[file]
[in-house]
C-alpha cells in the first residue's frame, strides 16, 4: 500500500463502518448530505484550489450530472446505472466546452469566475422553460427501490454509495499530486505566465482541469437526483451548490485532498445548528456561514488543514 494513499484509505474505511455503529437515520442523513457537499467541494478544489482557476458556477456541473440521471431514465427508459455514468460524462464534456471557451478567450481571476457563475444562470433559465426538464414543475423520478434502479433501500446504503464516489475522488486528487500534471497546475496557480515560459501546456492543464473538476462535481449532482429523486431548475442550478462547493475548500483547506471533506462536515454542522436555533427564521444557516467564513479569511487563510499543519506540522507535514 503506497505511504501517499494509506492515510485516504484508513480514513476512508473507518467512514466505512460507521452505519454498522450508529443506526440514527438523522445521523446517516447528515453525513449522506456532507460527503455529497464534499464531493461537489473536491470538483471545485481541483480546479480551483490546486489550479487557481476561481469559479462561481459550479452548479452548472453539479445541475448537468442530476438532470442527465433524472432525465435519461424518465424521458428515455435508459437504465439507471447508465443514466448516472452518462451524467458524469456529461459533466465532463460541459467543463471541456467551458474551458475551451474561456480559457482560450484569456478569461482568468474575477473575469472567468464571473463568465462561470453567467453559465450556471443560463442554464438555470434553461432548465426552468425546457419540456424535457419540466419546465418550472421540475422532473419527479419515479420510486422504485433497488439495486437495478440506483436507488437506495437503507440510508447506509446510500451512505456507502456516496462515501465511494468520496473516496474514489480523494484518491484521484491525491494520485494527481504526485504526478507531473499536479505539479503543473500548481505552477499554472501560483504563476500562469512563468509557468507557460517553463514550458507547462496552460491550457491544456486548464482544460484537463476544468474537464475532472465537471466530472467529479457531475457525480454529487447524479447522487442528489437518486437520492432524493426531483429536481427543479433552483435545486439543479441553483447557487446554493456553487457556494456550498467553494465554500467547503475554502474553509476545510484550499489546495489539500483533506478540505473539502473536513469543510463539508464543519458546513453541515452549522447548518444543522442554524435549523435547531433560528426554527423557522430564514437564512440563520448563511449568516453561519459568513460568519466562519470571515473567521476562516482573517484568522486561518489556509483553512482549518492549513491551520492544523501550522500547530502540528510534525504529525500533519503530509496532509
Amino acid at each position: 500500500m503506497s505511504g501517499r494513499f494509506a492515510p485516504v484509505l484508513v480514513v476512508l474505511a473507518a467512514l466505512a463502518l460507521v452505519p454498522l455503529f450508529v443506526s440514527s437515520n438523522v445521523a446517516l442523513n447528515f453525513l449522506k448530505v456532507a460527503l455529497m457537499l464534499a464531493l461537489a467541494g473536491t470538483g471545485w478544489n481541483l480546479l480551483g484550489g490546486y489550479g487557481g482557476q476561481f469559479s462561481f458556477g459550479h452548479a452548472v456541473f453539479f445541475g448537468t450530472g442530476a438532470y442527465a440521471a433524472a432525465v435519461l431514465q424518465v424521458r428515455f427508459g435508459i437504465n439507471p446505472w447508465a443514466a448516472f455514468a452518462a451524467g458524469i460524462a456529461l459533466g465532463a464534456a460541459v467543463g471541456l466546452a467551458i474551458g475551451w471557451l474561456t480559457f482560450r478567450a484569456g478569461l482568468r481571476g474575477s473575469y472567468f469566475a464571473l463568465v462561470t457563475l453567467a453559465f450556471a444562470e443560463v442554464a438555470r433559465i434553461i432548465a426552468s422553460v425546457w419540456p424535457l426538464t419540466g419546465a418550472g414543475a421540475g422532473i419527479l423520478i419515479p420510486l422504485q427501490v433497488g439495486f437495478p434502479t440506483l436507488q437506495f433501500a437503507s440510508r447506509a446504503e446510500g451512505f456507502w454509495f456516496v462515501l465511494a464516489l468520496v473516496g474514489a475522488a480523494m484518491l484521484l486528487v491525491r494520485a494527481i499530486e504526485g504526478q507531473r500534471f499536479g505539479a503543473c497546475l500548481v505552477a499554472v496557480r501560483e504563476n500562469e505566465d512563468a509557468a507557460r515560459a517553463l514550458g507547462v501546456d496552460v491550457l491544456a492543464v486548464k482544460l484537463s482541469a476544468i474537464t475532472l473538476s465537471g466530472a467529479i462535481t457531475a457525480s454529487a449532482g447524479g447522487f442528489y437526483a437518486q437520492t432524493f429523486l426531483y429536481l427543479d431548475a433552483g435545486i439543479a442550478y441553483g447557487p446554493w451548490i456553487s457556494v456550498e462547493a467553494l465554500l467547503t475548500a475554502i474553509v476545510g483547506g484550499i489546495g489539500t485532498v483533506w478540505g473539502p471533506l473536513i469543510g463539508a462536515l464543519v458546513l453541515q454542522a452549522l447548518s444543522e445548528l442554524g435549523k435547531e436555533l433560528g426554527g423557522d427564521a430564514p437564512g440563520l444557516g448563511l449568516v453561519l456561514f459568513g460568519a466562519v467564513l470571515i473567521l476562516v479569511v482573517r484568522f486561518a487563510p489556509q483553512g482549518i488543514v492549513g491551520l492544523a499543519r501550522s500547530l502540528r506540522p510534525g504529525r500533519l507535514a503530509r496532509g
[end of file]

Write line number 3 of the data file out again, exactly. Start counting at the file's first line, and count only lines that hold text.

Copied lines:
Amino acid at each position: 500500500m503506497s505511504g501517499r494513499f494509506a492515510p485516504v484509505l484508513v480514513v476512508l474505511a473507518a467512514l466505512a463502518l460507521v452505519p454498522l455503529f450508529v443506526s440514527s437515520n438523522v445521523a446517516l442523513n447528515f453525513l449522506k448530505v456532507a460527503l455529497m457537499l464534499a464531493l461537489a467541494g473536491t470538483g471545485w478544489n481541483l480546479l480551483g484550489g490546486y489550479g487557481g482557476q476561481f469559479s462561481f458556477g459550479h452548479a452548472v456541473f453539479f445541475g448537468t450530472g442530476a438532470y442527465a440521471a433524472a432525465v435519461l431514465q424518465v424521458r428515455f427508459g435508459i437504465n439507471p446505472w447508465a443514466a448516472f455514468a452518462a451524467g458524469i460524462a456529461l459533466g465532463a464534456a460541459v467543463g471541456l466546452a467551458i474551458g475551451w471557451l474561456t480559457f482560450r478567450a484569456g478569461l482568468r481571476g474575477s473575469y472567468f469566475a464571473l463568465v462561470t457563475l453567467a453559465f450556471a444562470e443560463v442554464a438555470r433559465i434553461i432548465a426552468s422553460v425546457w419540456p424535457l426538464t419540466g419546465a418550472g414543475a421540475g422532473i419527479l423520478i419515479p420510486l422504485q427501490v433497488g439495486f437495478p434502479t440506483l436507488q437506495f433501500a437503507s440510508r447506509a446504503e446510500g451512505f456507502w454509495f456516496v462515501l465511494a464516489l468520496v473516496g474514489a475522488a480523494m484518491l484521484l486528487v491525491r494520485a494527481i499530486e504526485g504526478q507531473r500534471f499536479g505539479a503543473c497546475l500548481v505552477a499554472v496557480r501560483e504563476n500562469e505566465d512563468a509557468a507557460r515560459a517553463l514550458g507547462v501546456d496552460v491550457l491544456a492543464v486548464k482544460l484537463s482541469a476544468i474537464t475532472l473538476s465537471g466530472a467529479i462535481t457531475a457525480s454529487a449532482g447524479g447522487f442528489y437526483a437518486q437520492t432524493f429523486l426531483y429536481l427543479d431548475a433552483g435545486i439543479a442550478y441553483g447557487p446554493w451548490i456553487s457556494v456550498e462547493a467553494l465554500l467547503t475548500a475554502i474553509v476545510g483547506g484550499i489546495g489539500t485532498v483533506w478540505g473539502p471533506l473536513i469543510g463539508a462536515l464543519v458546513l453541515q454542522a452549522l447548518s444543522e445548528l442554524g435549523k435547531e436555533l433560528g426554527g423557522d427564521a430564514p437564512g440563520l444557516g448563511l449568516v453561519l456561514f459568513g460568519a466562519v467564513l470571515i473567521l476562516v479569511v482573517r484568522f486561518a487563510p489556509q483553512g482549518i488543514v492549513g491551520l492544523a499543519r501550522s500547530l502540528r506540522p510534525g504529525r500533519l507535514a503530509r496532509g